Roy Lichtenstein carving into a wood block for “Head,” 1980, © photograph by Sidney B. Felsen

German Expressionism and Roy Lichtenstein: A Behind-The-Scenes Story

September 22, 2016
Stephanie Barron, Senior Curator and Modern Art Department Head

The recent gift to LACMA by Dorothy Lichtenstein on the occasion of the exhibition The Serial Impulse at Gemini G.E.L. brings to the museum a series of color woodcuts done in 1980 that, in part, owes its very existence to works that are now in LACMA’s collection.  

During a visit to L.A. to work at Gemini in 1978, Roy and Dorothy Lichtenstein were invited to dinner at the home of longtime friend and collector Betty Asher. Also invited to the intimate dinner party was German Expressionist collector Robert Rifkind. (I worked with Betty in the late 1970s at LACMA when she was curatorial assistant in the Department of Modern Art, and she invited me as well.) During the course of the dinner Roy and Bob got into a conversation about how the German Expressionists, and in particular the Brücke artists, were passionate about working in woodcut, cutting blocks and pulling prints themselves in their intimate studios in Dresden and Berlin in the years before the First World War. While Roy was of course familiar with their works, he had never studied them very closely.  Bob offered to show Roy some of the best examples of woodcuts by Erich Heckel, Ernst Ludwig Kirchner, Max Pechstein, and Karl Schmidt-Rottluff if he would make time during his trip to visit the Rifkind Collection, which was then housed within the Rifkind law offices in Beverly Hills. His curiosity piqued, Lichtenstein made arrangements to spend an hour or two at the collection. After the initial visit, the two spent many, many hours handling the prints and looking closely at the dozens of the woodcuts in the collection. For the collector, it was a joy to share the prints with an artist who was such an astute and close viewer. For Roy, the experience was a rare opportunity to handle the prints himself and to spend as much time with them as he wanted. 

Two years later, on one of his many visits to L.A. to work at Gemini, Roy called Bob and invited him to see what he had been up to there. What Bob saw were the first works in the Expressionist Heads series, and he was thrilled to see what Roy had done. 

Roy Lichtenstein, Head, 1980, Los Angeles County Museum of Art, gift of Dorothy Lichtenstein, © 1980 Estate of Roy Lichtenstein/Gemini G.E.L.

Head, a seven-color woodcut, is perhaps the most compelling of the series. The sharply carved lines define a face that projects from the picture with barely contained excitement. The juxtaposition of the various textures—smooth, woodgrain, simulated wood grain, and rough jagged lines—and seven distinct colors all contribute to its power. It’s interesting to compare Lichtenstein’s Head with one that Max Pechstein illustrated for the cover of Fritz Gurlitt’s Almanac of the Year 1920, also in the Rifkind Collection. While Lichtenstein’s head shares the same angular face, it seems almost a stylization of the Pechstein. While the Expressionist woodcut has an unbridled and an awkward quality, Lichtenstein’s print is more controlled and beautiful, though perhaps not as raw and powerful.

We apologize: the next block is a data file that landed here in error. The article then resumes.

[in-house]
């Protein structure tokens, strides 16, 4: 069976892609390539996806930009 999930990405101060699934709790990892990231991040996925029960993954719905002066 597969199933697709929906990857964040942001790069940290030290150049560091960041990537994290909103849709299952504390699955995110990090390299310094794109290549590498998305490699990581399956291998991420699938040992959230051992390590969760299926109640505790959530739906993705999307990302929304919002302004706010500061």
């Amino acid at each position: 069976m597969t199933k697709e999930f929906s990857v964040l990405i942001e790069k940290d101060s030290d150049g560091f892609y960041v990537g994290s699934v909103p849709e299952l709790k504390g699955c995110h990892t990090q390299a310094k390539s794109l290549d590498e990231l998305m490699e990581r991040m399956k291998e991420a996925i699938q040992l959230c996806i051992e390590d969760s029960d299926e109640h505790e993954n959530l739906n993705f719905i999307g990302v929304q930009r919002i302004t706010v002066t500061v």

Max Pechstein, Cover of Almanach auf das Jahr 1920 (Almanach of the Year 1920), Los Angeles County Museum of Art, the Robert Gore Rifkind Center for German Expressionist Studies, purchased with funds provided by Anna Bing Arnold, Museum Associates Acquisition Fund, and deaccession funds, © Artists Rights Society (ARS), New York/Pechstein Hamburg/Toekendorf/VG Bild-Kunst, Bonn

Lichtenstein has taken the energized lines of Pechstein’s image and translated them into stylized compositions of interlocking colors, shapes, and textures. (Interestingly Lichtenstein also created a small private edition in black; the Expressionists, too, often pulled both black-and-white and color states of the same woodblock.) Lichtenstein began his woodcuts with small colored pencil sketches, which he enlarged with a projector to the scale he wanted to work with. He then drew the image onto tracing paper. Using Baltic birch—a very hard wood—he cut across the grain to create the smoothest surface possible. He then worked each of the colors successively, beginning with black and ending with dark blue. Finally, he had the black central image embossed to give it a richer feeling; the paper, which had become quite smooth during the printing, was embossed to restore the feeling of textured, handmade paper. Tony Zepeda, the printer at Gemini who worked with Lichtenstein on the series, recalled that the artist manipulated the woodblock, the imprint of the grain, and the solid, even coloration to achieve the effect he wanted—quite a different approach from those early German Expressionists who spontaneously and directly carved their images on woodblocks and pulled the prints themselves in their small studios.

Installation photograph, The Serial Impulse at Gemini G.E.L., Los Angeles County Museum of Art, September 11, 2016–January 2, 2017

We have now come full circle, with these seven powerful woodcuts entering LACMA’s collection, which has housed the Robert Gore Rifkind Center for German Expressionist Studies since 1983. It offers a wonderful occasion to connect more recent work by an important American artist with the specific historical artworks that inspired him. 

* Some of this text is based on interviews I conducted in conjunction with an article published in the September 1982 issue of Artnews magazine.


Visit The Serial Impulse at Gemini G.E.L. at LACMA, on view through January 2, 2017.